I suffered a fatal head injury during the Boston marathon bombing. A year later, I finished the race.

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Like many Boston people, Lynn julien is looking forward to the Boston marathon every year. She’s not a runner. Far away. Since 2006, she has suffered from severe concussion when she was knocked unconscious during a band performance on a sliding wire. Tired and dizzy, she was once confined to bed, then finally pushed herself to a wheelchair for several hours, then walked with a cane.
On April 15, the day of the 2013 marathon, she finally walked without a cane, took acting classes and felt healthy. “Things are looking up,” she recalled. “I think the worst is behind me.”
On the morning of the match, she and her partner set off some prime locations on the sidewalk coffee table near the finish line, where they sat for hours enjoying the celebration. Then, at 2:50 p.m., there was a crash, and then another. Two backpacks packed with explosives have exploded, killing three people and injuring 260. Lynn sat in a cafe less than half a block from the first explosion.
Lynn remembers feeling frozen until her service dog grabbed her face and noticed her attention. As Lynn tried to pass through the crowd, she held the frightened dog to her chest, and her shoulders were partially dislocated. She was in a sullen tumult, as if her head had been caught underwater. When she and her partner came home, she felt sick and dizzy. “I didn’t hit my head, but I had all the symptoms of a head injury,” she said.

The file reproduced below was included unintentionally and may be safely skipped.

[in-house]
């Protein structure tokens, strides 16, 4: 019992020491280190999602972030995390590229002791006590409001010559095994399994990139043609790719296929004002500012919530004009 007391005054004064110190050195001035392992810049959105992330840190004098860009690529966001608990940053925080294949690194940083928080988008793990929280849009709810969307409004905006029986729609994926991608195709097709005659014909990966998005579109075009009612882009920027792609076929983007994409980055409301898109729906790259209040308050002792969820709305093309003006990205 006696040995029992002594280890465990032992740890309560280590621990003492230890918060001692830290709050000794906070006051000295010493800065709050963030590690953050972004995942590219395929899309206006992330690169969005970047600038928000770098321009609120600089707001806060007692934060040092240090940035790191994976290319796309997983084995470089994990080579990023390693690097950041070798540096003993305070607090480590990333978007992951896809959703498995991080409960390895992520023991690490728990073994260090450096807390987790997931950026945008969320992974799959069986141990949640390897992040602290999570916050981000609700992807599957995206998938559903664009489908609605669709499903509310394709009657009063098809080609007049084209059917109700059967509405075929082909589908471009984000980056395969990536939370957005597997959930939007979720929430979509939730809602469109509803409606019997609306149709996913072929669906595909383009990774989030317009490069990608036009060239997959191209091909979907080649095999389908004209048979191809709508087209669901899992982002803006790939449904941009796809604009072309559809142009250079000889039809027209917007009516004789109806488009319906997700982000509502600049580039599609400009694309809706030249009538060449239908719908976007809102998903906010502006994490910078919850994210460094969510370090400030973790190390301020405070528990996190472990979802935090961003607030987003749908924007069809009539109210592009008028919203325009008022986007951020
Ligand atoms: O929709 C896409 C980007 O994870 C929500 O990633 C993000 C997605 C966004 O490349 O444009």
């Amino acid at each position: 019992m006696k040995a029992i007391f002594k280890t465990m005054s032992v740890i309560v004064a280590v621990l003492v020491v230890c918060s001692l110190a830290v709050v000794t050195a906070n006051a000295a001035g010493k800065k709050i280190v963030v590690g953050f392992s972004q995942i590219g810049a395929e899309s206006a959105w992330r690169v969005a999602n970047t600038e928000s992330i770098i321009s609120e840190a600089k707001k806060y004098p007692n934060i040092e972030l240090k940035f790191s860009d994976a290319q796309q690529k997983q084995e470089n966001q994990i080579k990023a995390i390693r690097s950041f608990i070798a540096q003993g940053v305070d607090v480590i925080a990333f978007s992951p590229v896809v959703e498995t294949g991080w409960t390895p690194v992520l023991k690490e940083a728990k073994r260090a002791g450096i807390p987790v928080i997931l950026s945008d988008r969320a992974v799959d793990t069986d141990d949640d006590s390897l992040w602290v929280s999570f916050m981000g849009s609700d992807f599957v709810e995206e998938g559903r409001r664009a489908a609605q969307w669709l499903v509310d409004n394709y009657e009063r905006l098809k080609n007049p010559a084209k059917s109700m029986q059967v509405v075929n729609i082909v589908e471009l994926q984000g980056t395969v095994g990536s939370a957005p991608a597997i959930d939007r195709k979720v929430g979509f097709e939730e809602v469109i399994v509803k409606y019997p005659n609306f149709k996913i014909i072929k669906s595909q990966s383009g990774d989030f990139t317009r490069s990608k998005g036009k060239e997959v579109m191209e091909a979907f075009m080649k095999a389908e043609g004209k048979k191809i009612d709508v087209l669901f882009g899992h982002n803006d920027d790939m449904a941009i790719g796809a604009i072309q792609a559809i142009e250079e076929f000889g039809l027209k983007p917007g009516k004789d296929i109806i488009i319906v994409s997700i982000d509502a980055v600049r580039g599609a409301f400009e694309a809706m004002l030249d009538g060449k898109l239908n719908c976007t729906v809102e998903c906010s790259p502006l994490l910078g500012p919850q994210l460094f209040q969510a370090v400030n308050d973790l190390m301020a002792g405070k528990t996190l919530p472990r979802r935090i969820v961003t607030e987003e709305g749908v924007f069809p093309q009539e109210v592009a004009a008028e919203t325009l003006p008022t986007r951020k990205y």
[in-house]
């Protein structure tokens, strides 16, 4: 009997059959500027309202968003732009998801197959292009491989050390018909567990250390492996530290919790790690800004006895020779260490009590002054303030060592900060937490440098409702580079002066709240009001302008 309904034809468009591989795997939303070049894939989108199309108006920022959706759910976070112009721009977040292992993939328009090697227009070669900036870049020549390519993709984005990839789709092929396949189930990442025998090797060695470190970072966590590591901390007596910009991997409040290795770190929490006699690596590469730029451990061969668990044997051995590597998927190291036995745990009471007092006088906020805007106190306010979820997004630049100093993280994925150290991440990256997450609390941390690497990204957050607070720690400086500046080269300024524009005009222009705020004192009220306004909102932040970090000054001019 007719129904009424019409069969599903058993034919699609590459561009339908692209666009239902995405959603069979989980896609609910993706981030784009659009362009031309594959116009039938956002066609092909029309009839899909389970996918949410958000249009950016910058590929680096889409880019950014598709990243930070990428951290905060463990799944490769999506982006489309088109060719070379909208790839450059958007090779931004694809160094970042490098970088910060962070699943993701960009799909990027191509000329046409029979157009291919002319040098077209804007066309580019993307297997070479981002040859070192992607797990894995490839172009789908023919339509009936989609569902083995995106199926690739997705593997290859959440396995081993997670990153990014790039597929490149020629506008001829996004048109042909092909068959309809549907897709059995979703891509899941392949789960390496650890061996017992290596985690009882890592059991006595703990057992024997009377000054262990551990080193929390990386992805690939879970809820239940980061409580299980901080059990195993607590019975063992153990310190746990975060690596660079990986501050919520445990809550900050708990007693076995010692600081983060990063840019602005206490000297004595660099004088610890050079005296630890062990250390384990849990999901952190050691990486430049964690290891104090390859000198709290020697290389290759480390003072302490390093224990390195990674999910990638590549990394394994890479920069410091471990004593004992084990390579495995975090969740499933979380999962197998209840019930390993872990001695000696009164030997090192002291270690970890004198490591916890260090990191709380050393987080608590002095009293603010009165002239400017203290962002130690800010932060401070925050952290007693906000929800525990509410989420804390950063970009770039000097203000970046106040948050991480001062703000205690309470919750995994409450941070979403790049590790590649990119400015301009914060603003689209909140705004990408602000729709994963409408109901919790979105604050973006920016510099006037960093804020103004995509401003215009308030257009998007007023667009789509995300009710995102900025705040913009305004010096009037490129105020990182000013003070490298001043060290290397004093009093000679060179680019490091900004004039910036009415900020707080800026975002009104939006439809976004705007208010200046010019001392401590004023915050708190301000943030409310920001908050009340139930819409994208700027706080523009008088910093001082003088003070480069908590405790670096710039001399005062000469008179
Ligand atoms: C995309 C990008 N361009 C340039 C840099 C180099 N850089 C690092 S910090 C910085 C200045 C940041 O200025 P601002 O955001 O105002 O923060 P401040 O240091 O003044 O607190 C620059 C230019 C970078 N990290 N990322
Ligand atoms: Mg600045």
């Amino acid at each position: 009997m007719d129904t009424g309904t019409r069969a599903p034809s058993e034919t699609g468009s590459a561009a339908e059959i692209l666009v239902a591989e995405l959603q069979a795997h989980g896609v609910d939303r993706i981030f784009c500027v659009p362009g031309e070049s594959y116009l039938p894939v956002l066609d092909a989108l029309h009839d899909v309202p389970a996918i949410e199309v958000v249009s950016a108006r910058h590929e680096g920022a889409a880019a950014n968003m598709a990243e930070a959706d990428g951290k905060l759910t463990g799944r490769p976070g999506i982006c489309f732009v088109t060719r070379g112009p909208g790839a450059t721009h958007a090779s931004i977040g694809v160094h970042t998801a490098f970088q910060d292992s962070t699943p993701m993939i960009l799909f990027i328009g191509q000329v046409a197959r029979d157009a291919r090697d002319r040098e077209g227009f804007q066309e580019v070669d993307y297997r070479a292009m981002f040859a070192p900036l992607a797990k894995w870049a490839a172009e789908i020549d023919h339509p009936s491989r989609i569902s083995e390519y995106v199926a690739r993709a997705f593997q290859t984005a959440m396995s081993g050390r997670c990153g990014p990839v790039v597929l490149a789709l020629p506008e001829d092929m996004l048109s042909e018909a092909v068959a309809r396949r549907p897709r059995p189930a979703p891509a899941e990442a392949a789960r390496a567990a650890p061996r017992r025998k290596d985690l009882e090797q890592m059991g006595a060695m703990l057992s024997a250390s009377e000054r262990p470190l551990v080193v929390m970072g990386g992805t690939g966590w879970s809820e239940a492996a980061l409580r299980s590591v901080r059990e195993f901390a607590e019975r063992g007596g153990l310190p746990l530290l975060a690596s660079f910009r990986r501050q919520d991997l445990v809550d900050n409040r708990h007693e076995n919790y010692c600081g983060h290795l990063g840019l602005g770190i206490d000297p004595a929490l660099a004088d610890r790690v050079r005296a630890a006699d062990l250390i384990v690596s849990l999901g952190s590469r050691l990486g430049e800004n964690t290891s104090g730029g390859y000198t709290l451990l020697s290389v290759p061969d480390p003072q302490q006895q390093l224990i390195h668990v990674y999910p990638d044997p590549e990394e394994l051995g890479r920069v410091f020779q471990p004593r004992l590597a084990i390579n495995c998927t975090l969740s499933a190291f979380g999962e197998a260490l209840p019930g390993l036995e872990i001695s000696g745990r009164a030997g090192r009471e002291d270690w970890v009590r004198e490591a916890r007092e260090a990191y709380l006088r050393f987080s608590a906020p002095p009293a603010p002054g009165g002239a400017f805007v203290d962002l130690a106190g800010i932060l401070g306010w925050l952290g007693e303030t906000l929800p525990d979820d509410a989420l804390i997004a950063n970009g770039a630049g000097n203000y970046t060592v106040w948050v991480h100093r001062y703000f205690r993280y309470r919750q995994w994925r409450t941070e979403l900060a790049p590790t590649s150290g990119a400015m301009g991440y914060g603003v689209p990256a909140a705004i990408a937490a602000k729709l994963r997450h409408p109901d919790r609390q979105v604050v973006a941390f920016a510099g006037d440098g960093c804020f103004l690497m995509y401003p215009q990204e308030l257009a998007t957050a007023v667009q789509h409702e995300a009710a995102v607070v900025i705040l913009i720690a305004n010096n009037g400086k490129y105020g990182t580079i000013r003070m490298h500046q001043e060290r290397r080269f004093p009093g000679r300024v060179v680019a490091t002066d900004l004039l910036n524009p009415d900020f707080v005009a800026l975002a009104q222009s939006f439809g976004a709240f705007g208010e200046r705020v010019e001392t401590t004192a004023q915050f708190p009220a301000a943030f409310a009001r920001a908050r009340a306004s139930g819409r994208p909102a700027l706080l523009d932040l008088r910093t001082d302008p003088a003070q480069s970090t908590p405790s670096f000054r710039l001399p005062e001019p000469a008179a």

The injury brought her back to bed. “It’s frustrating and frustrating. I’ve made a lot of progress. The last thing I need is another setback. ”
A few months later, Lynn received the news that the Boston marathon would provide free marathon necks for those injured in the race. She wept. She said: “I was very frustrated to see a lot of my fellow survivors moving forward in their recovery.

But it also made her think. For the past seven years, she has been working hard for hours on physical therapy. “I can’t walk from bed. Why can’t I run a marathon? ”
So instead of rejecting the contest, she took it as a challenge and started her training in December 2013. “At first, I could barely walk a mile at the slowest speed of the treadmill and had to hang on the armrest for support,” she said. . But she does her best every day. By the end of February, she can jog for 10 miles.
“It was painful and tiring, but by then I was determined to do it,” she said. “After the bombing, I struggled desperately and calmed me down. It makes me feel functional rather than disabled. It changed my mind like my body. ”
Lynn completed the Boston marathon on April 21, 2014. It was six and a half hours of pain, but the payoff was worth it.
“There is no treatment in the world that can boost my self-esteem and self-confidence,” she said. “it’s like completing a marathon.” “I’m still struggling with health issues. But I exercise almost every day, and I don’t think it’s a chore. After what I’ve been through, it feels like a privilege to keep fit and healthy. I have learned that everything in our life is a privilege. “

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